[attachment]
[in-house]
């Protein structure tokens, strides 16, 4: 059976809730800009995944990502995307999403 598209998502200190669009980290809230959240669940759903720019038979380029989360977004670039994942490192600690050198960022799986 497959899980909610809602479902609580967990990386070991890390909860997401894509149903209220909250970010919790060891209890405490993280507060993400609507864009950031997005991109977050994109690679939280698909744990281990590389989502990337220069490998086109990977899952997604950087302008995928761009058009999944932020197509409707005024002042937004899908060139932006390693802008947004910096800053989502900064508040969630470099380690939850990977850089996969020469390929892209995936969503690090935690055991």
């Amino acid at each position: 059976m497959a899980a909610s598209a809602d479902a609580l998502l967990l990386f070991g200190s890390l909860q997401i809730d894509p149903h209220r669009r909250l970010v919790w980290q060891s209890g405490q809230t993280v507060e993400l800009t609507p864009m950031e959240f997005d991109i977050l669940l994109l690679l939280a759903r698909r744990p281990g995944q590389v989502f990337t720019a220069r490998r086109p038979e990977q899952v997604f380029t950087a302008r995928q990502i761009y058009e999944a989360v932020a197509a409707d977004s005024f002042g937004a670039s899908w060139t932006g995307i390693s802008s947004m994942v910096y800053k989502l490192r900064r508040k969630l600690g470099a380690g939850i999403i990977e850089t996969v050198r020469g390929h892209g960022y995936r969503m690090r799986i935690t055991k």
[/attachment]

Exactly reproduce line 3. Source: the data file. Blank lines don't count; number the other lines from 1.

């Amino acid at each position: 059976m497959a899980a909610s598209a809602d479902a609580l998502l967990l990386f070991g200190s890390l909860q997401i809730d894509p149903h209220r669009r909250l970010v919790w980290q060891s209890g405490q809230t993280v507060e993400l800009t609507p864009m950031e959240f997005d991109i977050l669940l994109l690679l939280a759903r698909r744990p281990g995944q590389v989502f990337t720019a220069r490998r086109p038979e990977q899952v997604f380029t950087a302008r995928q990502i761009y058009e999944a989360v932020a197509a409707d977004s005024f002042g937004a670039s899908w060139t932006g995307i390693s802008s947004m994942v910096y800053k989502l490192r900064r508040k969630l600690g470099a380690g939850i999403i990977e850089t996969v050198r020469g390929h892209g960022y995936r969503m690090r799986i935690t055991k």